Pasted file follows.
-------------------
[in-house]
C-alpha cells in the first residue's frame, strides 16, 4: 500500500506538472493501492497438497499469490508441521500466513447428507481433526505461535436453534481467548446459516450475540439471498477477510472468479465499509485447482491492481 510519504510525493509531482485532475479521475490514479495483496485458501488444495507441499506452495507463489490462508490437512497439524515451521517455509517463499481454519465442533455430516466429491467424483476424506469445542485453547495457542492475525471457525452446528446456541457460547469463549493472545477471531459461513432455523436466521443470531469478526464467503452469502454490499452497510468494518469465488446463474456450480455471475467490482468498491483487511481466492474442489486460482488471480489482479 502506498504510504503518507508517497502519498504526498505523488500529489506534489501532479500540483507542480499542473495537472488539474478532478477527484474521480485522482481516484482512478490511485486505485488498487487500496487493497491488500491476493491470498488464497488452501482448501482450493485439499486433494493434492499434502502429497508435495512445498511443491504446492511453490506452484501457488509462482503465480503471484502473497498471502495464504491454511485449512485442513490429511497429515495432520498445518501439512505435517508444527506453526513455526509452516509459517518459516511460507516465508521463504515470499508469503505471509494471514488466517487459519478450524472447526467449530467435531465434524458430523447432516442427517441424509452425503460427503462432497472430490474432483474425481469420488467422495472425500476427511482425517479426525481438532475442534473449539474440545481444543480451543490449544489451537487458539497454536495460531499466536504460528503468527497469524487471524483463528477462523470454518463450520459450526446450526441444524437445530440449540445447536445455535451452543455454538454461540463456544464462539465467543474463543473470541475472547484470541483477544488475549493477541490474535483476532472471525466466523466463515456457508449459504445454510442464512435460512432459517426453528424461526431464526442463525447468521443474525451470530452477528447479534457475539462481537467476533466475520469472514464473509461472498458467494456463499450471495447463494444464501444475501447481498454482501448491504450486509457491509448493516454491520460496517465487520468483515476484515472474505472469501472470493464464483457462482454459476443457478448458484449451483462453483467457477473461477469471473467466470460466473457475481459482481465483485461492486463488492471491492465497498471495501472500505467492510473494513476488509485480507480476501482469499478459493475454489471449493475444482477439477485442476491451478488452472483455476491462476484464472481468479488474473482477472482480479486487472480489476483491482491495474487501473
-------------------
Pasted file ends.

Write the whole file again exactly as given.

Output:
[in-house]
C-alpha cells in the first residue's frame, strides 16, 4: 500500500506538472493501492497438497499469490508441521500466513447428507481433526505461535436453534481467548446459516450475540439471498477477510472468479465499509485447482491492481 510519504510525493509531482485532475479521475490514479495483496485458501488444495507441499506452495507463489490462508490437512497439524515451521517455509517463499481454519465442533455430516466429491467424483476424506469445542485453547495457542492475525471457525452446528446456541457460547469463549493472545477471531459461513432455523436466521443470531469478526464467503452469502454490499452497510468494518469465488446463474456450480455471475467490482468498491483487511481466492474442489486460482488471480489482479 502506498504510504503518507508517497502519498504526498505523488500529489506534489501532479500540483507542480499542473495537472488539474478532478477527484474521480485522482481516484482512478490511485486505485488498487487500496487493497491488500491476493491470498488464497488452501482448501482450493485439499486433494493434492499434502502429497508435495512445498511443491504446492511453490506452484501457488509462482503465480503471484502473497498471502495464504491454511485449512485442513490429511497429515495432520498445518501439512505435517508444527506453526513455526509452516509459517518459516511460507516465508521463504515470499508469503505471509494471514488466517487459519478450524472447526467449530467435531465434524458430523447432516442427517441424509452425503460427503462432497472430490474432483474425481469420488467422495472425500476427511482425517479426525481438532475442534473449539474440545481444543480451543490449544489451537487458539497454536495460531499466536504460528503468527497469524487471524483463528477462523470454518463450520459450526446450526441444524437445530440449540445447536445455535451452543455454538454461540463456544464462539465467543474463543473470541475472547484470541483477544488475549493477541490474535483476532472471525466466523466463515456457508449459504445454510442464512435460512432459517426453528424461526431464526442463525447468521443474525451470530452477528447479534457475539462481537467476533466475520469472514464473509461472498458467494456463499450471495447463494444464501444475501447481498454482501448491504450486509457491509448493516454491520460496517465487520468483515476484515472474505472469501472470493464464483457462482454459476443457478448458484449451483462453483467457477473461477469471473467466470460466473457475481459482481465483485461492486463488492471491492465497498471495501472500505467492510473494513476488509485480507480476501482469499478459493475454489471449493475444482477439477485442476491451478488452472483455476491462476484464472481468479488474473482477472482480479486487472480489476483491482491495474487501473